Very appropriately, the celebrated Indian author, Gurcharan Das (The Difficulty of Being Good. On the Subtle Art of Dharma"), was all praise: "There could be no better time for Sujeev Shakya's inspiring book on Nepal." He has written that the founding fathers of the new republic will be making choices which will shape Nepal's future and should, therefore, read this book to steer them in creating institutions which could lead the nation from poverty to prosperity-a difficult but exciting enterprise. Nepal's development could have an impact on the whole of South Asia. Das, himself a former chief executive officer of an international company, also says that Nepal should draw lessons from the failure of the state in India: "Indians are painfully aware that they must reform their government bureaucracy, police and judiciary-institutions, paradoxically, they were so proud of a generation ago. Because the state in inefficient, millions of entrepreneurs have stepped into the vacuum." The lesson for Nepal was that it was easy to let institutions decay.

However, Das suspects that Nepal will have to find its own path in the end. Even, if its want to, it will not be able to adopt either the Indian or Chinese paths to development. In both countries, the economic success was a result of historical accident and luck too. Both countries were fortunate in having far-sighted leaders at the helm of affairs at the crucial time when making important decisions in the political and economic sectors. He recommends that Nepal learn from the successes and failures of its giant neighbours, and as Shakya suggests, hitch its economy to those of its fast-growing neighbours and reap the benefits of economic integration.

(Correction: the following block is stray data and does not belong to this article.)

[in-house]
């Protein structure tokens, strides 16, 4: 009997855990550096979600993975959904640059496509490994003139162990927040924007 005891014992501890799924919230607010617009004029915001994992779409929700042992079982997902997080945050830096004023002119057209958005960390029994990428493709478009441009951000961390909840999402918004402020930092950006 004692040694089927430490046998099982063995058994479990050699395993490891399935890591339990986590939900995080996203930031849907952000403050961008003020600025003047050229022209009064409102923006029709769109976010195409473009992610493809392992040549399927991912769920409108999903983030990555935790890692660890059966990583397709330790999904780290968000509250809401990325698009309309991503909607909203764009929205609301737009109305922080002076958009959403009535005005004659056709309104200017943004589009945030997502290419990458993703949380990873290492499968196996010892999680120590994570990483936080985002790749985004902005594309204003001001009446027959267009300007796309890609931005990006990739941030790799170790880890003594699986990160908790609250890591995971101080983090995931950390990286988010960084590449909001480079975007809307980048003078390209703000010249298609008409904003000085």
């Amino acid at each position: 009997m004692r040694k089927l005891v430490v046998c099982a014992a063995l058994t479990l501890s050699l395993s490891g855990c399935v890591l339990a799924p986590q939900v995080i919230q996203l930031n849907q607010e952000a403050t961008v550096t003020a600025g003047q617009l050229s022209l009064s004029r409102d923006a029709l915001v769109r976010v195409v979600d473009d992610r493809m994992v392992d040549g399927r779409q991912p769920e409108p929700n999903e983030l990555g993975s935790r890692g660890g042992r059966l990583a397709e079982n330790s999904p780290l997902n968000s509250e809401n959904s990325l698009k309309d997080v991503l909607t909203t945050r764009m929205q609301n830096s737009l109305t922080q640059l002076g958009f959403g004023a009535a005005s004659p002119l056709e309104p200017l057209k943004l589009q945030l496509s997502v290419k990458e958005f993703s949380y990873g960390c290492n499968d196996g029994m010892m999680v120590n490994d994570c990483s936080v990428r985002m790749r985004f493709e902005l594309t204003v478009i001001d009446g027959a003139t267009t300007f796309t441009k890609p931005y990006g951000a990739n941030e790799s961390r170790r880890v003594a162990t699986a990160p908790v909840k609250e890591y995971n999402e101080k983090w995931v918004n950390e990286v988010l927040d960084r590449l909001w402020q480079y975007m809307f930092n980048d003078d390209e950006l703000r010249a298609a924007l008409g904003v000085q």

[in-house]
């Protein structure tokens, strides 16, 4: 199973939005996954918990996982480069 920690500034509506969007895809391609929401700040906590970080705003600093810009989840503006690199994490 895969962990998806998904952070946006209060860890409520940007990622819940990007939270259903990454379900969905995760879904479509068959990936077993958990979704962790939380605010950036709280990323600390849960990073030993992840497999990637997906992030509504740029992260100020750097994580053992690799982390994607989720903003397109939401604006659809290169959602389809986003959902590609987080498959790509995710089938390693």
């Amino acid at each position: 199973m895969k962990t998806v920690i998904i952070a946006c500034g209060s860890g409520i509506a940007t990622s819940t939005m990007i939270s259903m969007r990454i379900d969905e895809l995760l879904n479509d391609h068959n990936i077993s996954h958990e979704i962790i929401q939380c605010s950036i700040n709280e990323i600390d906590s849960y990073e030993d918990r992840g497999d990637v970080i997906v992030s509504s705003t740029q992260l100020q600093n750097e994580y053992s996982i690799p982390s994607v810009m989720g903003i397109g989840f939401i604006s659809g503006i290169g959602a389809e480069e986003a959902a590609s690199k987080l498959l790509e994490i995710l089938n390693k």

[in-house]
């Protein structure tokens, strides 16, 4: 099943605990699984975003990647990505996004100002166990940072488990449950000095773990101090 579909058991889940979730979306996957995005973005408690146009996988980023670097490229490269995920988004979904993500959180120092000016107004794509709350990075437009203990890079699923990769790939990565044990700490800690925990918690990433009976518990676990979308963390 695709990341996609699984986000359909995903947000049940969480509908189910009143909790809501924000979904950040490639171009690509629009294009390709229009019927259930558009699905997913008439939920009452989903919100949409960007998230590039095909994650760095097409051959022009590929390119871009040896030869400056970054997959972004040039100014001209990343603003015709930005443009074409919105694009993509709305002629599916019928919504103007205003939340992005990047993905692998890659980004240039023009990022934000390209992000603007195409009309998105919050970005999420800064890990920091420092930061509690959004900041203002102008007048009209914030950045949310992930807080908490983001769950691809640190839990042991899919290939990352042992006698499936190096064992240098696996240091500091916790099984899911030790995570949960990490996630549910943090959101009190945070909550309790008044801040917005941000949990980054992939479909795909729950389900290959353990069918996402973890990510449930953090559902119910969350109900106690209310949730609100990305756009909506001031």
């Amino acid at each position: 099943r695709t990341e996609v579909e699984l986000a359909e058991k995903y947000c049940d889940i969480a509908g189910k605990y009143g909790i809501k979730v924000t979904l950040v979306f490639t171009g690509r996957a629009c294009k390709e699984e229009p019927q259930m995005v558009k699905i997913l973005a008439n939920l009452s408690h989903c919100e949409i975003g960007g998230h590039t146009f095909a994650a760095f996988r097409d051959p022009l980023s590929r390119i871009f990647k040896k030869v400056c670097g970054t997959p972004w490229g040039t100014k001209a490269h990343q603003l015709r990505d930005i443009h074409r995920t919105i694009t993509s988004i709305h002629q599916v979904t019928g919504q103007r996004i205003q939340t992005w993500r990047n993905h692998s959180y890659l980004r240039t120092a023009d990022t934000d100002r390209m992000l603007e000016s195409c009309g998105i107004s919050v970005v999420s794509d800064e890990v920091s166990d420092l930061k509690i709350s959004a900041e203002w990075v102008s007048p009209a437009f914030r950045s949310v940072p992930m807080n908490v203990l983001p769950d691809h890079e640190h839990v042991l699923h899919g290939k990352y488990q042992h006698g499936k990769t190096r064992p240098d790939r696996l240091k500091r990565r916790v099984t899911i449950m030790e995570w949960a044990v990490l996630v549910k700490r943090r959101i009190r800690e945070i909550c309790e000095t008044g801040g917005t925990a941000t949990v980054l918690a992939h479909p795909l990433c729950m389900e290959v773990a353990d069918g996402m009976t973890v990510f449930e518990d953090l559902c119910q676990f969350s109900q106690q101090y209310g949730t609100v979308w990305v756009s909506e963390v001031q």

The third book does not deal with Nepal directly, but rather tangentially, S.D. Muni: India's Foreign Policy. The Democracy Dimension; published in New Delhi, 2009. Muni is a former professor at the Jawaharlal Nehru University and currently visiting senior research fellow at the Institute of South Asian Studies at the National University of Singapore. The institute is an autonomous think-tank analyzing regional issues of economic, strategic and socio-political relevance. Muni's book studies India's responses to the challenge of democracy in other countries. He writes that these responses have been dictated and defined by its perceived vital strategic and political interests. He has briefly discussed the antecedents of India-Nepal relations in the context of democracy promotion from the time of the Indian freedom movement. Under the terms of the imperatives of the 'New Millennium', Muni is of the opinion that India had been following a 'twin pillar' policy in Nepal since the restoration of the multi-party system in 1990 - supporting constitutional monarchy and multi-party democracy. This policy experienced strains with the beginning of the new millennium. He discusses developments until 2006, but, unfortunately, not the later vital ones.

[The above books are available at Mandala Book Point, Kantipath]